Getting more of them to come to Atlantic City has been given lip service for years. Gov. Christie, in announcing his five-year revitalization plan for the resort in summer 2010, listed doubling conventions over the next five years as a key goal.

But conventions and meetings make up less than 10 percent of the city's revenue, and gaming and lodging experts say the casino closures will only make attracting conventions more difficult.

The $2.4 billion Revel, which closes its 1,399-room hotel on Monday, was a key piece in the city's quest to become a convention destination. Before Revel's April 2012 opening, it was heavily marketed as a "casino convention hotel."

"Revel's original business plan was predicated, at least in part, on further penetration of more sizable convention business in Atlantic City," said Michael Paladino, senior director of gaming, lodging, and leisure for Fitch Ratings in New York City. "A main reason that was unsuccessful is due to the city's limited hotel room inventory relative to other convention destinations.

"Removing hotel rooms from the market is not going to help further penetrate convention business," Paladino said. "Historically, it was difficult to get stand-alone hotel developers to commit to the market without gaming because of the lack of non-gaming economic activity.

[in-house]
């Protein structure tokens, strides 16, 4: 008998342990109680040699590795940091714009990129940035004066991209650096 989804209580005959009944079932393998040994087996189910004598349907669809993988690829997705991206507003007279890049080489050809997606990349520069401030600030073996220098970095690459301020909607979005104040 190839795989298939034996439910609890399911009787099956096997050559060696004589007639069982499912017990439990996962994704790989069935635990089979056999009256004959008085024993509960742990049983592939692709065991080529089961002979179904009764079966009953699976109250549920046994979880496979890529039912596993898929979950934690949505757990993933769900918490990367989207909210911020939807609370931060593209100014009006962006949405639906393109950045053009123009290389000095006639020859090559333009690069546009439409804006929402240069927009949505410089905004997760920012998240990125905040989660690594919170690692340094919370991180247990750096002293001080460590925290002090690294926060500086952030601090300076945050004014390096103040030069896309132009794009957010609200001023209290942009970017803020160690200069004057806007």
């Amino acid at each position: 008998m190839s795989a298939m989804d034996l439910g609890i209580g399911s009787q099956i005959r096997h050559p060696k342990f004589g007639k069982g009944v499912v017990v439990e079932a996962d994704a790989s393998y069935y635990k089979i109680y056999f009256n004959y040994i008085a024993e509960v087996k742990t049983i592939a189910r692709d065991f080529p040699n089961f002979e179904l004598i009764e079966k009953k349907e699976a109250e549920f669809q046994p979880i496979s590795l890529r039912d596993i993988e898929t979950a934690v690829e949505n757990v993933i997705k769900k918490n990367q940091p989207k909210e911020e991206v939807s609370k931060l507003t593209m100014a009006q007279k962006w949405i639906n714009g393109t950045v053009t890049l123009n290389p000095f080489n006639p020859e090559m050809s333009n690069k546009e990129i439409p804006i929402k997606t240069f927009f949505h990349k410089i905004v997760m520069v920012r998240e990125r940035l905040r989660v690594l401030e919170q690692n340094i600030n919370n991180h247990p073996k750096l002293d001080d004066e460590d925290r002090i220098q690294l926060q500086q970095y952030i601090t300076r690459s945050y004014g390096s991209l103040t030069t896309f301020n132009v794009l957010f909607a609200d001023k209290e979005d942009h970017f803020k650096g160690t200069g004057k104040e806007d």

"Now, there is too much gaming supply, and we're seeing a contraction to help that supply become more balanced relative to the current demand environment," he said. "These dynamics seem to be factors that will make it more difficult to attract larger-scale conventions to A.C."

Showboat closes at 4 p.m. Sunday; the Revel hotel closes Monday and the casino Tuesday; and Trump Plaza closes Sept. 16, leaving eight operating casinos in the city.

Even the timing of Wood's hiring was precarious. He was brought in from Kentucky, where he was president and chief executive of the Louisville Convention and Visitors Bureau, on June 30 - four days after Showboat announced it was closing by summer's end and two weeks after Revel declared bankruptcy for the second time.

He said he knows the challenges.

"We're targeting midweek convention business," he said. "That is where the need is for our hotels, and our job is to fill that slot. The gaming market is still very strong for the weekends."

Wood said the resort was going mostly after conventions that require from 2,000 to 3,000 rooms.

"Weather is not the issue for [increasing] midweek business," Wood said. "There has not been as strong an emphasis on the meetings market in A.C. Today there is a greater emphasis as the destination continues to diversify its offerings.

"This year is a speed bump. Once we get past it, we can really move forward and ignite the city into a dynamic destination."

But the head of the local casino union said he fears the casino industry was making moves counter to where the resort's future lies.

"It's unsettling," Bob McDevitt, the head of Unite Here Local 54, said of the casino closures that will cost his membership nearly 6,500 jobs. "The CRDA needs a plan to go after conventions. . . . We need to grow nongaming" business.

"You can't turn a city around with conventions if you are taking room stock from Showboat, Revel, and Trump Plaza."


sparmley@phillynews.com

856-779-3928 @SuzParmley

comments powered by Disqus
|
|
|
|
|